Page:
In the process of learning I had Raynaud’s, I kissed a few froggy doctors, but eventually found a couple of keepers. The first keeper, Dr. Nelson, became my internist after leaving an HMO where I felt like a number and had the scare of my life in the course of my diagnosis. In my file were notes from one of our phone conversations in which I learned that Raynaud’s is a conditioned response. Here’s what he told me:
“The more you activate Raynaud’s, the more active and sensitive it becomes. But the more you keep it asleep, the louder a wake-up call it needs and the alert button goes off less often. This process won’t be immediate or necessarily that obvious as it occurs, but it’s true.”
In essence, I learned that the more attacks you have, the more likely you are to have more frequent attacks and they can get progressively more severe. Repeated exposure to the cold and stress can aggravate the condition, increasing the frequency and severity of attacks over time.
By the same token, if you can decrease the onset of attacks, you are less likely to trigger future ones, and while they won’t necessarily go away, they can become less frequent and less intense. That’s why it’s important to dress properly, avoid exposure and stress when possible (gloves in the freezer, etc.), and make whatever lifestyle changes you can that may help reduce the onset of attacks.
When I was first diagnosed, I thought “Now I understand why my hands hurt so much while I’m making meat loaf. I’m not crazy, there’s a medical reason for this!” I was so relieved, and just thought I could keep doing what I was doing now that I had a rationale for why it was painful – I thought I could just accept it and learn to live with it. After hearing this new information from Dr. Nelson, I knew I had to rethink several things in my life that were triggering attacks: The kitchen was an obstacle course, standing on the train platform commuting in cold weather was challenging, and going without gloves in weather below 60 degrees was not smart. Now I had to pay attention to these behaviors or I’d risk making my life more miserable.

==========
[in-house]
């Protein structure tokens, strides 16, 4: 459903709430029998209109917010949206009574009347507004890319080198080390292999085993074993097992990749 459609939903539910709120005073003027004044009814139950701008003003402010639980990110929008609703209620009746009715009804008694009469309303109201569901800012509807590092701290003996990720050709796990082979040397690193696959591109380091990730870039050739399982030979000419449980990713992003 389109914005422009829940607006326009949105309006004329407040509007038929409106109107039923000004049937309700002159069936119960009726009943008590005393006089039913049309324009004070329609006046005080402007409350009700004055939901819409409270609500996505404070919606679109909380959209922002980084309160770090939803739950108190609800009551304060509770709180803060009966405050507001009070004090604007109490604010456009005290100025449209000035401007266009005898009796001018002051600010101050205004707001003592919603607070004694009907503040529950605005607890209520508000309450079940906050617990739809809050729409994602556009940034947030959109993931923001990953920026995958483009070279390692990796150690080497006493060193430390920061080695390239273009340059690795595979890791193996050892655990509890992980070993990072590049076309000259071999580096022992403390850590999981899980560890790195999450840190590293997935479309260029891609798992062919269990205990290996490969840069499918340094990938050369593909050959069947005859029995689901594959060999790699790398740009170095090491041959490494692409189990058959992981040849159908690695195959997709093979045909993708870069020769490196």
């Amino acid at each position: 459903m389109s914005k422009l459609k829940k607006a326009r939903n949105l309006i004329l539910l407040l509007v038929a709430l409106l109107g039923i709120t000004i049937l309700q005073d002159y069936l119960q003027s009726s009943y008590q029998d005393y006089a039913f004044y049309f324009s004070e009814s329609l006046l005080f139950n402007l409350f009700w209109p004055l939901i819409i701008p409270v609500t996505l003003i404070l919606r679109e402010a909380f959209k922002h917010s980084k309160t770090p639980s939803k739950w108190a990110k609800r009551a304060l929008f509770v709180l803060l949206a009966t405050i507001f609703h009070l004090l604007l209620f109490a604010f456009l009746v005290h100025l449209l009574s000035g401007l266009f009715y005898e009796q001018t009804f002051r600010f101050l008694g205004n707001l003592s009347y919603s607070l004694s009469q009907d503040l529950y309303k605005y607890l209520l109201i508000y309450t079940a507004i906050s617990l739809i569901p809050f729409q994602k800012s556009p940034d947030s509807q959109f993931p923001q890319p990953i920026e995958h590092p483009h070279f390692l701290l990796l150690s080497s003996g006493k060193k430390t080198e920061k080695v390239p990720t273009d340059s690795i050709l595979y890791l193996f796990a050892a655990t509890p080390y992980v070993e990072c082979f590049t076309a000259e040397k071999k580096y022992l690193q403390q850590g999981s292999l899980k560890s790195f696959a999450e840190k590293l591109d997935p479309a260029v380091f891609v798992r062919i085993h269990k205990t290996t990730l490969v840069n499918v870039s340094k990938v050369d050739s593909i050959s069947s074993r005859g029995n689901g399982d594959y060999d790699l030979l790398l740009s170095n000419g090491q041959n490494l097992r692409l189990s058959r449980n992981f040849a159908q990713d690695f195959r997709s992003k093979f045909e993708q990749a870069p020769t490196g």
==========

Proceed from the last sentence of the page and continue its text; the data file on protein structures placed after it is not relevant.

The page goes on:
One question I’m asked a lot is whether or not Raynaud’s gets worse over time. I generally respond that some sufferers do find it worsens over the years, others find it gets less intense – there’s really no definitive pattern. But we’re not helpless on this issue. More doctors should advise us that we do have some (albeit limited) control over the condition. And if we don’t take control, long term – at the extreme – we can do permanent damage to our blood vessels.
Wish there were more doctors like the late Dr. Nelson. He ended the same phone conversation with this thought: “Doctors are beginning to learn from their patients…”